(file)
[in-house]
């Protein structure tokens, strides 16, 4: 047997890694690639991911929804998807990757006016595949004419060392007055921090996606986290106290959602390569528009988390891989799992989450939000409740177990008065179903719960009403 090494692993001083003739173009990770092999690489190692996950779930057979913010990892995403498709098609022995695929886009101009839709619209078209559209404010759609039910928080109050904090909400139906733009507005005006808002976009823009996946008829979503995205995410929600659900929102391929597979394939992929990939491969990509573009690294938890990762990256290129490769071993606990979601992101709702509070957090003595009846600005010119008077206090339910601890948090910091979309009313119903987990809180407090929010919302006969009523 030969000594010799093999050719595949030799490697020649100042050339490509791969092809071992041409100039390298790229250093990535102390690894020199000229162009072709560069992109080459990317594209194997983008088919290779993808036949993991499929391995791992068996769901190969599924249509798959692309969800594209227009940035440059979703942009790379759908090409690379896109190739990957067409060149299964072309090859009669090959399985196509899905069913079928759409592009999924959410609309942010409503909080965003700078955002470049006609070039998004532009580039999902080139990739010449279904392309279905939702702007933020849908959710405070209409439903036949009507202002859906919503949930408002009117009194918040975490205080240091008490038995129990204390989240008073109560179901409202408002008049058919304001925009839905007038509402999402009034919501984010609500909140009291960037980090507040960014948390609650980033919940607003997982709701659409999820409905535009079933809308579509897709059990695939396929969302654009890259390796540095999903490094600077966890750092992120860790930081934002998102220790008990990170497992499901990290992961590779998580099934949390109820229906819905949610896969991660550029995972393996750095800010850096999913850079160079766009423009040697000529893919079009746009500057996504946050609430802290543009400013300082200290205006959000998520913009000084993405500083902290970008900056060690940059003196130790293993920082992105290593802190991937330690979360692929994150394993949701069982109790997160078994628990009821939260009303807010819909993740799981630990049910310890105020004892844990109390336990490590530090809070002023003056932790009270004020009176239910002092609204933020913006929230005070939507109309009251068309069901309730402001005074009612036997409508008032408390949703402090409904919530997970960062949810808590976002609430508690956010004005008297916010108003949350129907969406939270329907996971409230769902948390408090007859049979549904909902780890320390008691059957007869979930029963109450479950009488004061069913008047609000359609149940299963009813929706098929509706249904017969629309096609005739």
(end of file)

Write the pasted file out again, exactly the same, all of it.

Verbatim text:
[in-house]
């Protein structure tokens, strides 16, 4: 047997890694690639991911929804998807990757006016595949004419060392007055921090996606986290106290959602390569528009988390891989799992989450939000409740177990008065179903719960009403 090494692993001083003739173009990770092999690489190692996950779930057979913010990892995403498709098609022995695929886009101009839709619209078209559209404010759609039910928080109050904090909400139906733009507005005006808002976009823009996946008829979503995205995410929600659900929102391929597979394939992929990939491969990509573009690294938890990762990256290129490769071993606990979601992101709702509070957090003595009846600005010119008077206090339910601890948090910091979309009313119903987990809180407090929010919302006969009523 030969000594010799093999050719595949030799490697020649100042050339490509791969092809071992041409100039390298790229250093990535102390690894020199000229162009072709560069992109080459990317594209194997983008088919290779993808036949993991499929391995791992068996769901190969599924249509798959692309969800594209227009940035440059979703942009790379759908090409690379896109190739990957067409060149299964072309090859009669090959399985196509899905069913079928759409592009999924959410609309942010409503909080965003700078955002470049006609070039998004532009580039999902080139990739010449279904392309279905939702702007933020849908959710405070209409439903036949009507202002859906919503949930408002009117009194918040975490205080240091008490038995129990204390989240008073109560179901409202408002008049058919304001925009839905007038509402999402009034919501984010609500909140009291960037980090507040960014948390609650980033919940607003997982709701659409999820409905535009079933809308579509897709059990695939396929969302654009890259390796540095999903490094600077966890750092992120860790930081934002998102220790008990990170497992499901990290992961590779998580099934949390109820229906819905949610896969991660550029995972393996750095800010850096999913850079160079766009423009040697000529893919079009746009500057996504946050609430802290543009400013300082200290205006959000998520913009000084993405500083902290970008900056060690940059003196130790293993920082992105290593802190991937330690979360692929994150394993949701069982109790997160078994628990009821939260009303807010819909993740799981630990049910310890105020004892844990109390336990490590530090809070002023003056932790009270004020009176239910002092609204933020913006929230005070939507109309009251068309069901309730402001005074009612036997409508008032408390949703402090409904919530997970960062949810808590976002609430508690956010004005008297916010108003949350129907969406939270329907996971409230769902948390408090007859049979549904909902780890320390008691059957007869979930029963109450479950009488004061069913008047609000359609149940299963009813929706098929509706249904017969629309096609005739």